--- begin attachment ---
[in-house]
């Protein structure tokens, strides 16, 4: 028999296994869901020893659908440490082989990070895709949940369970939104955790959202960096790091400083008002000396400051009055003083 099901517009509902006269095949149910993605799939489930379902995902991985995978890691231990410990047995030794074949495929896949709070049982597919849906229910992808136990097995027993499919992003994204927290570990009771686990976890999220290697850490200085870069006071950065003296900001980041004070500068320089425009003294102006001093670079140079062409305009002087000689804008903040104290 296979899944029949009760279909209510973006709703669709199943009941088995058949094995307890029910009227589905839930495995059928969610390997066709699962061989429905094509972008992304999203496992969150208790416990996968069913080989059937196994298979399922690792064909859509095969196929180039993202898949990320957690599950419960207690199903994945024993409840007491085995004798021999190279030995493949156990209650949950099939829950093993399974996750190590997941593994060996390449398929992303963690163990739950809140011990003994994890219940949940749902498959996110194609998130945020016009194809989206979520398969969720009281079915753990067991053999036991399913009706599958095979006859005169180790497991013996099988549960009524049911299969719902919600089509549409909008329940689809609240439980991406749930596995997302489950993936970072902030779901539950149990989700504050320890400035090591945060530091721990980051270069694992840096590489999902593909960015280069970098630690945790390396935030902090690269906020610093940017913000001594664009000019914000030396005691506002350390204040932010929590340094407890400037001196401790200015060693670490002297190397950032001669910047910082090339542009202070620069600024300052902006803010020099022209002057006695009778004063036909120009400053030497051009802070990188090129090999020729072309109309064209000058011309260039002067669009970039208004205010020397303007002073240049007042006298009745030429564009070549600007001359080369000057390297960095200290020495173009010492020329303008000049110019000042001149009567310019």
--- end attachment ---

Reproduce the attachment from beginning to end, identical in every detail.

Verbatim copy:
[in-house]
């Protein structure tokens, strides 16, 4: 028999296994869901020893659908440490082989990070895709949940369970939104955790959202960096790091400083008002000396400051009055003083 099901517009509902006269095949149910993605799939489930379902995902991985995978890691231990410990047995030794074949495929896949709070049982597919849906229910992808136990097995027993499919992003994204927290570990009771686990976890999220290697850490200085870069006071950065003296900001980041004070500068320089425009003294102006001093670079140079062409305009002087000689804008903040104290 296979899944029949009760279909209510973006709703669709199943009941088995058949094995307890029910009227589905839930495995059928969610390997066709699962061989429905094509972008992304999203496992969150208790416990996968069913080989059937196994298979399922690792064909859509095969196929180039993202898949990320957690599950419960207690199903994945024993409840007491085995004798021999190279030995493949156990209650949950099939829950093993399974996750190590997941593994060996390449398929992303963690163990739950809140011990003994994890219940949940749902498959996110194609998130945020016009194809989206979520398969969720009281079915753990067991053999036991399913009706599958095979006859005169180790497991013996099988549960009524049911299969719902919600089509549409909008329940689809609240439980991406749930596995997302489950993936970072902030779901539950149990989700504050320890400035090591945060530091721990980051270069694992840096590489999902593909960015280069970098630690945790390396935030902090690269906020610093940017913000001594664009000019914000030396005691506002350390204040932010929590340094407890400037001196401790200015060693670490002297190397950032001669910047910082090339542009202070620069600024300052902006803010020099022209002057006695009778004063036909120009400053030497051009802070990188090129090999020729072309109309064209000058011309260039002067669009970039208004205010020397303007002073240049007042006298009745030429564009070549600007001359080369000057390297960095200290020495173009010492020329303008000049110019000042001149009567310019």